The scare of the Nipah virus is fast spreading into many states. Kerala’s neighbouring states are on alert following the outbreak of the Nipah there. The alert was sounded by the National Centre for Disease Control (NCDC).
Sunil Gupta, additional director, microbiology, NCDC said: “We are currently preparing a national advisory for Nipah virus for all states and Union territories. Currently we are focusing on neighbouring states.” Karnataka, Maharashtra and Goa have been asked to take proper measures.
At least 11 people have lost their lives to the Nipah virus in Kerala. 13 confirmed cases were reported there while out of the 16 suspected cases, 15 were admitted in Government Medical College, Kozhikode, and one was admitted in Manjeri Medical College in Malappuram, the Union health ministry said.
Two residents of Karnataka’s Mangaluru were admitted to hospitals with symptoms of the virus after they returned from Kerala and had reportedly come in contact with infected patients there. However, this has not officially been confirmed by the government agencies.
Gupta said “Currently, the cases are limited to Kerala only. There is no confirmation of spread of the disease to other states. We urge the public not to panic as the situation is under control.”
On Wednesday. Kerala government asked tourists to avoid visiting Kozhikode, Malappuram, Wayanad and Kannur. The government of Karnataka also directed visitors to avoid eight districts bordering Kerala, including Chamarajnagar, Mysuru, Kodagu, Dakshina Kannada, Uttara Kannada, Udupi, Shivamogga and Chikkamagaluru. High alert has also been issued in Goa.
Prem Nair, medical director, Amrita Institute of Medical Sciences, Kochi said “it carries high mortality ranging from 75 to 100%. It affects the brain and causes depressed sensorial, fever and respiratory depression. People who consume pork are at high risk. Treatment is supportive as there are no vaccines or antiviral medications.’’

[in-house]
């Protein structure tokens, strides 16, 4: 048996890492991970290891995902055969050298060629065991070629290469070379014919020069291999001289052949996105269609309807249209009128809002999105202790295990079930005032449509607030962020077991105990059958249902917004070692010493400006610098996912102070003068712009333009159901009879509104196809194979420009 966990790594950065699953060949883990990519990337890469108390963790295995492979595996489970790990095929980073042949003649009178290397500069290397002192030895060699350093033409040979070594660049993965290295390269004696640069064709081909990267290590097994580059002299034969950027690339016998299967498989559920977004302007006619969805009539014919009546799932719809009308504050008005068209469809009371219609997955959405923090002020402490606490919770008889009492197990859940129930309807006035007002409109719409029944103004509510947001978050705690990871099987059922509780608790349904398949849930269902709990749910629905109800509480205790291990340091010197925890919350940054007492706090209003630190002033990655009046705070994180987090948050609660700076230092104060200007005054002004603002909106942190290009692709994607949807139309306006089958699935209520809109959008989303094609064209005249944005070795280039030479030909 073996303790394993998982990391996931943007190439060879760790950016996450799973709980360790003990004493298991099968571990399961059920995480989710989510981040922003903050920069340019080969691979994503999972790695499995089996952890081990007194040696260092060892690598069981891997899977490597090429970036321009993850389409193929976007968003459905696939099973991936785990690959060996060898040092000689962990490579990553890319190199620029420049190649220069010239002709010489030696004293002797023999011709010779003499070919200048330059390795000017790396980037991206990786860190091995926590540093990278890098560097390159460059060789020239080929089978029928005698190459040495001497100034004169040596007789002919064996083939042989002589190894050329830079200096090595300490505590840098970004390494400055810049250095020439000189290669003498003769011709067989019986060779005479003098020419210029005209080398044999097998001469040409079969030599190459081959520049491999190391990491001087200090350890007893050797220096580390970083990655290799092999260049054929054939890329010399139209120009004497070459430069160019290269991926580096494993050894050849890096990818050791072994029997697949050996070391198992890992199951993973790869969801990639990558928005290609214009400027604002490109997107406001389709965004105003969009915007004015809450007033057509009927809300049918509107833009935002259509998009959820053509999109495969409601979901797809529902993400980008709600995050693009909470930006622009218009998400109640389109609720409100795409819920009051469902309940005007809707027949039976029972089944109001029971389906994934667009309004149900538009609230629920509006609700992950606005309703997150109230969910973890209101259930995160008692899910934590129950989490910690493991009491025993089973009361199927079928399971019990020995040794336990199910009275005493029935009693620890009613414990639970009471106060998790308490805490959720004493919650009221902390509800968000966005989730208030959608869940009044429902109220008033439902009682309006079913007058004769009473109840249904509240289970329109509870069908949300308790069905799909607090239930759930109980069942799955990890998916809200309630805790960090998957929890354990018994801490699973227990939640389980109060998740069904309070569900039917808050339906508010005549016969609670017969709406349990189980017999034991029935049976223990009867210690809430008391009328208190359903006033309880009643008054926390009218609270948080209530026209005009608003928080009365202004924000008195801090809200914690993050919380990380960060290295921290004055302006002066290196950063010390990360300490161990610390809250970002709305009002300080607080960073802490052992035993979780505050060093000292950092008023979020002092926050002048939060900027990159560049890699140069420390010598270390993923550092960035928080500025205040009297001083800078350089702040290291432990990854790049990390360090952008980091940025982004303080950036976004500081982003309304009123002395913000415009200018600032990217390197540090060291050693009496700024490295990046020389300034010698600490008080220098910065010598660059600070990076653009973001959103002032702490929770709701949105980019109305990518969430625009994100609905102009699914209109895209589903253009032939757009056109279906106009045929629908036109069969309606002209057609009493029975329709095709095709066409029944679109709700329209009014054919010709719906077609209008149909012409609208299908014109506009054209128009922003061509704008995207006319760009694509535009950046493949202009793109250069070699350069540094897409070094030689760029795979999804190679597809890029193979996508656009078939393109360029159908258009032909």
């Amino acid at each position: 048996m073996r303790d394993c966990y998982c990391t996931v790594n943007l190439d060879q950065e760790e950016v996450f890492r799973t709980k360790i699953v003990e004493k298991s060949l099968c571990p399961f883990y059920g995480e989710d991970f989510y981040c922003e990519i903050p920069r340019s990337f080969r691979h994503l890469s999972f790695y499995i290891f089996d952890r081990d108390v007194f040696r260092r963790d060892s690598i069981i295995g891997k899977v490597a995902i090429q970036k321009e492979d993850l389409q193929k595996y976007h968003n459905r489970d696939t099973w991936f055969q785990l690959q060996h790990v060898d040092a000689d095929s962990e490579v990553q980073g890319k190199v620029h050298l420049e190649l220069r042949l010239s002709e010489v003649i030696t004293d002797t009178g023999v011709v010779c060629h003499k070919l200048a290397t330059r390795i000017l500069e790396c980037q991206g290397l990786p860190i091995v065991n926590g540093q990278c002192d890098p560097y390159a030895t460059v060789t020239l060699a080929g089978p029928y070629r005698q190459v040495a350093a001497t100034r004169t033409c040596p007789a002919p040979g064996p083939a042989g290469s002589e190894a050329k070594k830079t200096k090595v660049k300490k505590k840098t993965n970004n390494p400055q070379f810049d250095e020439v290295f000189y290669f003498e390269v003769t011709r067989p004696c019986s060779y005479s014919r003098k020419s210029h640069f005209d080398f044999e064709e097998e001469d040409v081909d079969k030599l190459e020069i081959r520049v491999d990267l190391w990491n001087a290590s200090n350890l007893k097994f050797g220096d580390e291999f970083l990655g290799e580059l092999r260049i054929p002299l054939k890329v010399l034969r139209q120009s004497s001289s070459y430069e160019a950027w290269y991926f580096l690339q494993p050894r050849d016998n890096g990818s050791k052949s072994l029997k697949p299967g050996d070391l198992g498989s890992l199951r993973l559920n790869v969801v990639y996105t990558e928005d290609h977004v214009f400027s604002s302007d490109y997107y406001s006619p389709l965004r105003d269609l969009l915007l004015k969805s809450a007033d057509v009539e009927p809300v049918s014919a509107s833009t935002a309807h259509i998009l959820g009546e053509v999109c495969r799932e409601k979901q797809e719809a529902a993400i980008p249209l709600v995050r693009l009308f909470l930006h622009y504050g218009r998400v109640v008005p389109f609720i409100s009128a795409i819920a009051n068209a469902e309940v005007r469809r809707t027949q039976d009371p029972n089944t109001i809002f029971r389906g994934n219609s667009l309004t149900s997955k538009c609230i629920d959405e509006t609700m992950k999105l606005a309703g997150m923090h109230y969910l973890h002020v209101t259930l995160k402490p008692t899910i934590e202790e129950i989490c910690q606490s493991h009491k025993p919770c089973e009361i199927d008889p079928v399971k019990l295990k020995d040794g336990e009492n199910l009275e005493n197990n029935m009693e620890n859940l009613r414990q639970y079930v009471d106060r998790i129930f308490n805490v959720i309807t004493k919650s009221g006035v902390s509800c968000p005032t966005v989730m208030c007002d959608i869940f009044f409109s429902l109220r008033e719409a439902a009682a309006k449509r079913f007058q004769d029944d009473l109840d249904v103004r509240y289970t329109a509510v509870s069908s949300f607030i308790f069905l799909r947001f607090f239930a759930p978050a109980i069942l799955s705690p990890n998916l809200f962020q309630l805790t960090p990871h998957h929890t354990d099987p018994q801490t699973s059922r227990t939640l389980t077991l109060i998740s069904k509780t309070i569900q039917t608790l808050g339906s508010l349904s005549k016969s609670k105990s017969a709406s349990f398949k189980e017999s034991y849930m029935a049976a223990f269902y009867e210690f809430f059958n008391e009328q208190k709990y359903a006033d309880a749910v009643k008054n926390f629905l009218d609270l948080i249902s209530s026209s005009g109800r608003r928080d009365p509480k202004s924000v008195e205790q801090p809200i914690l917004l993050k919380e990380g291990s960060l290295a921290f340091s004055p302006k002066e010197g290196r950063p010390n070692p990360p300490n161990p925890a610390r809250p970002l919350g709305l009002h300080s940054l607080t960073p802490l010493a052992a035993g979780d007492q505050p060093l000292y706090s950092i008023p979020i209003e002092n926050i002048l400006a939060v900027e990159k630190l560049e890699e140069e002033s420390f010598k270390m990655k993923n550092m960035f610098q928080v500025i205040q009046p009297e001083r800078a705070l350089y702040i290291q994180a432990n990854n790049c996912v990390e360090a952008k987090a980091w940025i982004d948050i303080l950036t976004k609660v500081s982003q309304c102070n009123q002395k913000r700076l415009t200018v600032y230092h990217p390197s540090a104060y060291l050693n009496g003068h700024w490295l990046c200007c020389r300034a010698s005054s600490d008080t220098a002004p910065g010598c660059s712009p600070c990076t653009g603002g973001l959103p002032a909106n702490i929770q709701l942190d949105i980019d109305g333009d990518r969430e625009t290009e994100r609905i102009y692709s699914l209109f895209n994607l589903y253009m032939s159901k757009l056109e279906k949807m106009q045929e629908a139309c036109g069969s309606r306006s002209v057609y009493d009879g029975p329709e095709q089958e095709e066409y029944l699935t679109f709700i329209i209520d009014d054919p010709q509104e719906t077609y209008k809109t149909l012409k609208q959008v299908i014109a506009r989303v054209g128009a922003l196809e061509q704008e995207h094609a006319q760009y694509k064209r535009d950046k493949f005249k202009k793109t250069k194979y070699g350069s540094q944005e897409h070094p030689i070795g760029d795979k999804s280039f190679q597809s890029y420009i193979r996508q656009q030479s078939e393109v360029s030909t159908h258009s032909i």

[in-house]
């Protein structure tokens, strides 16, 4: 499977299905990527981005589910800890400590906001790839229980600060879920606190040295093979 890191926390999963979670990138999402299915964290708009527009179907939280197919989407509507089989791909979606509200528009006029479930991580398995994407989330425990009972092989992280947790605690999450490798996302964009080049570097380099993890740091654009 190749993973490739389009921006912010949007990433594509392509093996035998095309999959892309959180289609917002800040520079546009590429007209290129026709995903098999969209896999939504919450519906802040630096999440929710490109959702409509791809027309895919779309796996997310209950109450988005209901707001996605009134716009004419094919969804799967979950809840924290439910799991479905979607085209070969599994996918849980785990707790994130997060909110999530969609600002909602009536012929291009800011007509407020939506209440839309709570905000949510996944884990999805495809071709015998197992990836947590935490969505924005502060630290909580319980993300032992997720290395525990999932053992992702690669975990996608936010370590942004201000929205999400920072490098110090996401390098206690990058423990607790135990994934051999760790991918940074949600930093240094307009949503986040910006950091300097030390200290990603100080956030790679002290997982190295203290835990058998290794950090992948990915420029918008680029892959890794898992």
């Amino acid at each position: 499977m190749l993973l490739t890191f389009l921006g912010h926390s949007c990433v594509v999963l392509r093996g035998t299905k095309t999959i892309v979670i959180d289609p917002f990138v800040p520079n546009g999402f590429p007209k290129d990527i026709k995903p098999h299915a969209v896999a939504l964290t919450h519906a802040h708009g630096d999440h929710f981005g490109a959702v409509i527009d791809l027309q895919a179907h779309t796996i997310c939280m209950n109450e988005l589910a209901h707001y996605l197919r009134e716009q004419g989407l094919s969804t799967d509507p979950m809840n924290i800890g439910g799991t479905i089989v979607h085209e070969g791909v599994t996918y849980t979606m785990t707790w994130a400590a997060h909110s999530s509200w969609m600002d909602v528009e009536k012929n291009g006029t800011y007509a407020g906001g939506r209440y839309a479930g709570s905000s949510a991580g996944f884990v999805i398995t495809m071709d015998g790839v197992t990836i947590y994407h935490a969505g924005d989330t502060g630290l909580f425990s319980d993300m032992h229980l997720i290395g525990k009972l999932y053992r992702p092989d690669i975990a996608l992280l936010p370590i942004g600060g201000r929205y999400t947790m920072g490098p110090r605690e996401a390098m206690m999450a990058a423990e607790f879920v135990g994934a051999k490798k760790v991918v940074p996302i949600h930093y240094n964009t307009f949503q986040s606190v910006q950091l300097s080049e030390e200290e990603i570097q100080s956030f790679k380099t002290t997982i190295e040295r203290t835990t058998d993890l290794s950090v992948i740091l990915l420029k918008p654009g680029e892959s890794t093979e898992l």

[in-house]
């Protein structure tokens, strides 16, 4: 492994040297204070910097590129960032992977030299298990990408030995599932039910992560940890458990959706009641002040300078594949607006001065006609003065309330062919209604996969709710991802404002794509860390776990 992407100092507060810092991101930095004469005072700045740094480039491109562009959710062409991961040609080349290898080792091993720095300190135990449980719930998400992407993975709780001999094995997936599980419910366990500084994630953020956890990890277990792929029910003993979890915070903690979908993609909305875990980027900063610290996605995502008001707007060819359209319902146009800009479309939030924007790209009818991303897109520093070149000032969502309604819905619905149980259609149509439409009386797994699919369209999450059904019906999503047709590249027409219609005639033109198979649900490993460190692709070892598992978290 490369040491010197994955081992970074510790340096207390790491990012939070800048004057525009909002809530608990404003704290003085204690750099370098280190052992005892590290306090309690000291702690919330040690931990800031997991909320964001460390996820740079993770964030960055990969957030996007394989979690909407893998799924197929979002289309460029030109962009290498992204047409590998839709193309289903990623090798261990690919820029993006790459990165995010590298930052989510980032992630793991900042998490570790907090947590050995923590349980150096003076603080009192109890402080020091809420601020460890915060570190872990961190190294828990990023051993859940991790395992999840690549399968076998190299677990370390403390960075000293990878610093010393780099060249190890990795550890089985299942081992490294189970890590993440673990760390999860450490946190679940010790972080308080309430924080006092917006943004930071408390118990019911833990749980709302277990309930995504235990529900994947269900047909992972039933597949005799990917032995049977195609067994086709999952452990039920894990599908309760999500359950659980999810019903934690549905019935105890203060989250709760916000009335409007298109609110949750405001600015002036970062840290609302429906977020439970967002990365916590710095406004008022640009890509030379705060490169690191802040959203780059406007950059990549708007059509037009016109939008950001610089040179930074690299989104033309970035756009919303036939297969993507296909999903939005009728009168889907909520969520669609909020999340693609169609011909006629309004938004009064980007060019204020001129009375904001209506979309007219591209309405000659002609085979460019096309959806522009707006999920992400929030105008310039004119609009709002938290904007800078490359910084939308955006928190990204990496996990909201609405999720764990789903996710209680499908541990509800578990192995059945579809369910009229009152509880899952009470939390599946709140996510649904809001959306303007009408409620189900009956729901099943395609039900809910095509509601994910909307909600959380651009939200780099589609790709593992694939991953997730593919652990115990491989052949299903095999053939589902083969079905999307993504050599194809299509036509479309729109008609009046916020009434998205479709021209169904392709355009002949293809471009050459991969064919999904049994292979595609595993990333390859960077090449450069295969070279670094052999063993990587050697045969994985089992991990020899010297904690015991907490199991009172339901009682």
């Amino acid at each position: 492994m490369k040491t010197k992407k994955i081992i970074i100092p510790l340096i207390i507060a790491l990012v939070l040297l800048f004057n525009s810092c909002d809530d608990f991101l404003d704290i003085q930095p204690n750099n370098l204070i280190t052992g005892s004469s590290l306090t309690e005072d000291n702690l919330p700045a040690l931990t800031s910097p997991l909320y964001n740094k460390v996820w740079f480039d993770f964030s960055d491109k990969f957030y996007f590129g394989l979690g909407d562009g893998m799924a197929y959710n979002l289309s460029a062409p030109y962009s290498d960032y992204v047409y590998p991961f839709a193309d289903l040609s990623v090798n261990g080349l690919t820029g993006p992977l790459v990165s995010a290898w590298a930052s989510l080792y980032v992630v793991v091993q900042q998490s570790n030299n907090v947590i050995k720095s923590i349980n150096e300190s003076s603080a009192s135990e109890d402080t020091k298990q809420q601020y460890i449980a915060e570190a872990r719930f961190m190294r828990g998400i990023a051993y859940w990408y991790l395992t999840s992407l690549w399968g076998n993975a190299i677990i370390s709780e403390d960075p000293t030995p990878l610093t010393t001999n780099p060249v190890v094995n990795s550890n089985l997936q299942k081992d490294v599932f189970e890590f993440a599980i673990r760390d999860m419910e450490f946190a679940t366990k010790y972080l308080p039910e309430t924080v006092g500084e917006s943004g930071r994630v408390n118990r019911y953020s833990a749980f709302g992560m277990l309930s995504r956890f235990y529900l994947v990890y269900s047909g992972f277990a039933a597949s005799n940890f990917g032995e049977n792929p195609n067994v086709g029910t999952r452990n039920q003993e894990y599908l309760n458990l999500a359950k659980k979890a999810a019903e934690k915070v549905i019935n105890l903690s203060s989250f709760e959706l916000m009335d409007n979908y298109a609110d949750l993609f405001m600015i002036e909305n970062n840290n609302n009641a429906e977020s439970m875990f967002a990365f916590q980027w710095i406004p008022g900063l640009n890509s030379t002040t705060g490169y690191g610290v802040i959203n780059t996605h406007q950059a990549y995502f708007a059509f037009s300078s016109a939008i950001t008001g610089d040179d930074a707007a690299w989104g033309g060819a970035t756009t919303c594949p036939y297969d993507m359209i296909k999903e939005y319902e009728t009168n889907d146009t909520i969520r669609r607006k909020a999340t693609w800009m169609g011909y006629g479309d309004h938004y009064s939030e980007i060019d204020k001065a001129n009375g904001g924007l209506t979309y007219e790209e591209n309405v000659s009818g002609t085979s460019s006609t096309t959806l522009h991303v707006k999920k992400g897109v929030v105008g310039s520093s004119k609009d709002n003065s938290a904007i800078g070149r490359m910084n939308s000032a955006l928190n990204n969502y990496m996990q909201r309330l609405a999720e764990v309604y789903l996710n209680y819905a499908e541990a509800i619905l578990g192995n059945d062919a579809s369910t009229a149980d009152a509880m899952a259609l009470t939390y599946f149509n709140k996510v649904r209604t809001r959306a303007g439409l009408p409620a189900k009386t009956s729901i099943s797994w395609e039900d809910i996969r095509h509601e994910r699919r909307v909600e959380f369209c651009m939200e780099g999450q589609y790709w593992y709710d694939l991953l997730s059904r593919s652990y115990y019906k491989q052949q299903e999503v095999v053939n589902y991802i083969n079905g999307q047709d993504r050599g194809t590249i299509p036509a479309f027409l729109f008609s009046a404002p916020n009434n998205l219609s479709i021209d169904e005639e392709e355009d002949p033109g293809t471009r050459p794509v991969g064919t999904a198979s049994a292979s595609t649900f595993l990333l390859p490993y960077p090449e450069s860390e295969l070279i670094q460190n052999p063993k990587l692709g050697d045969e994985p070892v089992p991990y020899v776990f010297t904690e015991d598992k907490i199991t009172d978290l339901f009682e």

This was the picture of Kerala and its surrounding areas. But Nipah virus now is spreading scare in Himachal Pradesh too. Panic spread in Nahan district of Himachal Pradesh after 18 dead bats was found in a government school. It has been established that bats are the reason behind the spread of Nipah virus.
For further investigation, officers of the Health Department, Animal Husbandry Department and Forest Department of the state have taken samples from the dead bats, which were found from Burma Papri School.
Dr Sanjay Sharma the district’s Chief Medical Officer said “the principal of the school and the students said that bats come here every year, and eventually perish, however, this year, their numbers are far greater than in previous years.”
Sharma added “we have informed the teachers, students of the school about the virus, its symptoms, and preventive measures. We told them to avoid physical contact in case of an outbreak, as this is a communicable disease.”
“There is panic among the people after this episode. The way bats are dying, Napah Virus’s fears cannot be sidelined,” school principal Suparna Bharadwaj told this.
In the meantime, the government of Kerala is closely monitoring the situation and is taking every precaution, said the Chief Minister, Pinarayi Vijayan.
Union Minister of Health and Family Welfare JP Nadda is also taking regular updates of the situation and has directed to constitute a team of six doctors to probe the outbreak of the virus.
(Adapted from LiveMint.com & NDTV.com)